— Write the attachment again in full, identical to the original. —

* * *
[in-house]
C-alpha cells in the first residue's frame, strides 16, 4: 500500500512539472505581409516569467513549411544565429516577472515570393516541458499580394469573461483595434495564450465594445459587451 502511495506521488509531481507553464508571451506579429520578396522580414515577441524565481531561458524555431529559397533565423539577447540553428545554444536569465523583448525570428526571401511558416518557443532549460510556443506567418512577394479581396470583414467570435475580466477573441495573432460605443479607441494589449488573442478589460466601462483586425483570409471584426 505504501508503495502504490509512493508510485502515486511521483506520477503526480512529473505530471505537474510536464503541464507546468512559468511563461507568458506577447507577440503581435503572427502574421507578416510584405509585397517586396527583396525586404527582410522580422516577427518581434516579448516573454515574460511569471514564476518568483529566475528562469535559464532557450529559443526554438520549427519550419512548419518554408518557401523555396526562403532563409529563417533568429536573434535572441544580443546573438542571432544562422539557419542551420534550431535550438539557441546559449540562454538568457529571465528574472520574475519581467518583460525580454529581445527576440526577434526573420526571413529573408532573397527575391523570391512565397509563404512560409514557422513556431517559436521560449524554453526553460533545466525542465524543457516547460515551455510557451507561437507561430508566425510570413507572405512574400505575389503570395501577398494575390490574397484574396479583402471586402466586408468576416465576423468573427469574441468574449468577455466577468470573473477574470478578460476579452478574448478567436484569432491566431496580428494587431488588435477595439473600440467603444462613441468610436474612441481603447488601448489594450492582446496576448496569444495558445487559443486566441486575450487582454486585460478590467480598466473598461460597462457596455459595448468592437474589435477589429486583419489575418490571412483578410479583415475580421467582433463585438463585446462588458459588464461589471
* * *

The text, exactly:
[in-house]
C-alpha cells in the first residue's frame, strides 16, 4: 500500500512539472505581409516569467513549411544565429516577472515570393516541458499580394469573461483595434495564450465594445459587451 502511495506521488509531481507553464508571451506579429520578396522580414515577441524565481531561458524555431529559397533565423539577447540553428545554444536569465523583448525570428526571401511558416518557443532549460510556443506567418512577394479581396470583414467570435475580466477573441495573432460605443479607441494589449488573442478589460466601462483586425483570409471584426 505504501508503495502504490509512493508510485502515486511521483506520477503526480512529473505530471505537474510536464503541464507546468512559468511563461507568458506577447507577440503581435503572427502574421507578416510584405509585397517586396527583396525586404527582410522580422516577427518581434516579448516573454515574460511569471514564476518568483529566475528562469535559464532557450529559443526554438520549427519550419512548419518554408518557401523555396526562403532563409529563417533568429536573434535572441544580443546573438542571432544562422539557419542551420534550431535550438539557441546559449540562454538568457529571465528574472520574475519581467518583460525580454529581445527576440526577434526573420526571413529573408532573397527575391523570391512565397509563404512560409514557422513556431517559436521560449524554453526553460533545466525542465524543457516547460515551455510557451507561437507561430508566425510570413507572405512574400505575389503570395501577398494575390490574397484574396479583402471586402466586408468576416465576423468573427469574441468574449468577455466577468470573473477574470478578460476579452478574448478567436484569432491566431496580428494587431488588435477595439473600440467603444462613441468610436474612441481603447488601448489594450492582446496576448496569444495558445487559443486566441486575450487582454486585460478590467480598466473598461460597462457596455459595448468592437474589435477589429486583419489575418490571412483578410479583415475580421467582433463585438463585446462588458459588464461589471